This week the Raggedyhome hosted two young, married couples for Shabbos - one married for a little over a year, the other married barely more than a month. Aside from being cute and lovey-dovey, these guests showed no signs of aggressively rude behavior. Which is a big step up for us! Au contraire, these guests were gracious, sweet, and pleasant every step of the way.
I have to admit that I was a little nervous about our company. For one, they are all native speakers of French, which, aside from two years in high school that were mostly spent devising new and creative ways to cut class, I have little or no experience with. Basically I remember the initial three-sentence greeting we learned that has to do with entering French class, sitting down, taking out my textbook and notebook, and saying hello. Fin. That's about it. At that point I think I excused myself to go plot my communist takeover of the school.
RaggedyDad, international man of mystery that he is, had no trouble conversing with our guests in rapid-fire French. It's okay. I was able to follow the topic if not the details of the conversations, and each guest made a concerted effort to steer the conversation back to English. Or RaggedyDad would turn to me and give me a quick rundown. By now, I’m pretty accustomed to being surrounded by Russian or Flemish being spoken around me, picking up the few words that I recognize, smiling, nodding, and eventually excusing myself to the kitchen to “prepare something.”
In truth, it was a very interesting thing for me to observe, since languages, and particularly bilingualism and/or multilingualism, fascinate me a lot. Watching these couples in action, from backgrounds that were culturally similar, yet geographically diverse, and the interplay of languages, was like being a linguistics major in college all over again. Those were the days . . .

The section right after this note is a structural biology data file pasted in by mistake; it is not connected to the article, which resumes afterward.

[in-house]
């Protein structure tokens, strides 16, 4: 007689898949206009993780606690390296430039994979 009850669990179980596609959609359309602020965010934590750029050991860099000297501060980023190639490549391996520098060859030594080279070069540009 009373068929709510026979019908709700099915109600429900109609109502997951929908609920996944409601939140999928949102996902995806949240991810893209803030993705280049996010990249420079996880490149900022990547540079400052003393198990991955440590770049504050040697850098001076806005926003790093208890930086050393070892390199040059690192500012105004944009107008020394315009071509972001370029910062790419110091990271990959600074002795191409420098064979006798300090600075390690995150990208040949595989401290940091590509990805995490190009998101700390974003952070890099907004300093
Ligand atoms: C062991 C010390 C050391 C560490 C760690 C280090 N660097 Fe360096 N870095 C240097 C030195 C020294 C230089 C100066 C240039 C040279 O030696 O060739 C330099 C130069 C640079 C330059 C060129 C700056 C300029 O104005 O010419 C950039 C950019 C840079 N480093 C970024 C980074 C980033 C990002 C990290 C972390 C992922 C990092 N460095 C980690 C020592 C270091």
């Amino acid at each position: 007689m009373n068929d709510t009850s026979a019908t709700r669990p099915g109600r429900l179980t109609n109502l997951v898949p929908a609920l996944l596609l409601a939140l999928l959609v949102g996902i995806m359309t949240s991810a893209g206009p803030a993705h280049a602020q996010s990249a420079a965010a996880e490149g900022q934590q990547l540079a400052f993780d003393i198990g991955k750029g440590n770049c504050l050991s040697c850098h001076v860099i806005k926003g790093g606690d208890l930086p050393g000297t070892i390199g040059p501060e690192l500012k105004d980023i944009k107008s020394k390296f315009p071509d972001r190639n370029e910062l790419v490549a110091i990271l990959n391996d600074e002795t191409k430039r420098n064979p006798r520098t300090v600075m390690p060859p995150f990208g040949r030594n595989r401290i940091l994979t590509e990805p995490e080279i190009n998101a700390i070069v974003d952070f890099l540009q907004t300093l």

Aside from the Frankish aspect of the Shabbos, the main thing that got my RaggedyNerves in a knot, was the fact that my husband kept emphasizing that the food I usually cook may not appeal to Moroccan tastebuds. Can I help it if I grew up with Polish cooking where a little sugar in anything never hurts? (Except I guess it does hurt my father who has type 2 diabetes, and maybe children who tend toward hyperactivity. But besides that, is sugar really such a bad thing?!) So I rifled through my spice cabinet and tried to incorporate, among some of my classics (sorry, but we are NOT adding cumin to the potato kugel!), some interesting twists on the Shabbos food. I mean Shabbat food. Everything was devoured regardless of the extent of its spiciness.
This Shabbos, RaggedyDad learned that guests from other backgrounds can enjoy chulent as much as flounder in spicy tomoato sauce. I learned that if you want to hear some of the most beautiful singing to ever grace your Shabbos table, invite some Moroccans over. My kids learned fluent French (just kidding!). Our guests learned that Ashkenazi people can be cool. A little. In a word, it was magnifique!